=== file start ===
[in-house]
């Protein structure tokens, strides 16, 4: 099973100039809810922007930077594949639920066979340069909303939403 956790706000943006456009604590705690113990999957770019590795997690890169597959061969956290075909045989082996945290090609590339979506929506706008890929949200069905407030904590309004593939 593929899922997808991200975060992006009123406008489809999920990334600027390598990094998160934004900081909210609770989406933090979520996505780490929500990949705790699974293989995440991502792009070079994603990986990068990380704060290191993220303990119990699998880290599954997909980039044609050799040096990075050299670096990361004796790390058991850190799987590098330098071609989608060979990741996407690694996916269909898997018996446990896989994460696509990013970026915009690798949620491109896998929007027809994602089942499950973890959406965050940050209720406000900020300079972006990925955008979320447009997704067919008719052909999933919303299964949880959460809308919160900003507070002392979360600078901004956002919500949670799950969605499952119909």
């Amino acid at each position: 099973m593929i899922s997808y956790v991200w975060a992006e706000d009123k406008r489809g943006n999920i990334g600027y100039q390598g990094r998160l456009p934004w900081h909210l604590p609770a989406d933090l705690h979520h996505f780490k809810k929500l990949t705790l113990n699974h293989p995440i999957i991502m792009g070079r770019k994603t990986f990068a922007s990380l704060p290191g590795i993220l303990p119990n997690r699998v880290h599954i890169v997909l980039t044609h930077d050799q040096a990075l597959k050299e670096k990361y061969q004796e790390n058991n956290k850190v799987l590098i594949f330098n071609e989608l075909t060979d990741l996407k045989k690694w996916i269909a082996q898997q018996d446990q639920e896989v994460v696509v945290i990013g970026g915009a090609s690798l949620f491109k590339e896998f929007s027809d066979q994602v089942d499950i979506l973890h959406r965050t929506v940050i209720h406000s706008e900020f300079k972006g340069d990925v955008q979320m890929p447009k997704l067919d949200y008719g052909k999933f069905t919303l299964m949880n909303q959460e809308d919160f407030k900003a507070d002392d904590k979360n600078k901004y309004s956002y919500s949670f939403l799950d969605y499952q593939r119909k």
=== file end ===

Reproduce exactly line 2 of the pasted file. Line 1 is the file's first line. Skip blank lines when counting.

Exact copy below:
């Protein structure tokens, strides 16, 4: 099973100039809810922007930077594949639920066979340069909303939403 956790706000943006456009604590705690113990999957770019590795997690890169597959061969956290075909045989082996945290090609590339979506929506706008890929949200069905407030904590309004593939 593929899922997808991200975060992006009123406008489809999920990334600027390598990094998160934004900081909210609770989406933090979520996505780490929500990949705790699974293989995440991502792009070079994603990986990068990380704060290191993220303990119990699998880290599954997909980039044609050799040096990075050299670096990361004796790390058991850190799987590098330098071609989608060979990741996407690694996916269909898997018996446990896989994460696509990013970026915009690798949620491109896998929007027809994602089942499950973890959406965050940050209720406000900020300079972006990925955008979320447009997704067919008719052909999933919303299964949880959460809308919160900003507070002392979360600078901004956002919500949670799950969605499952119909």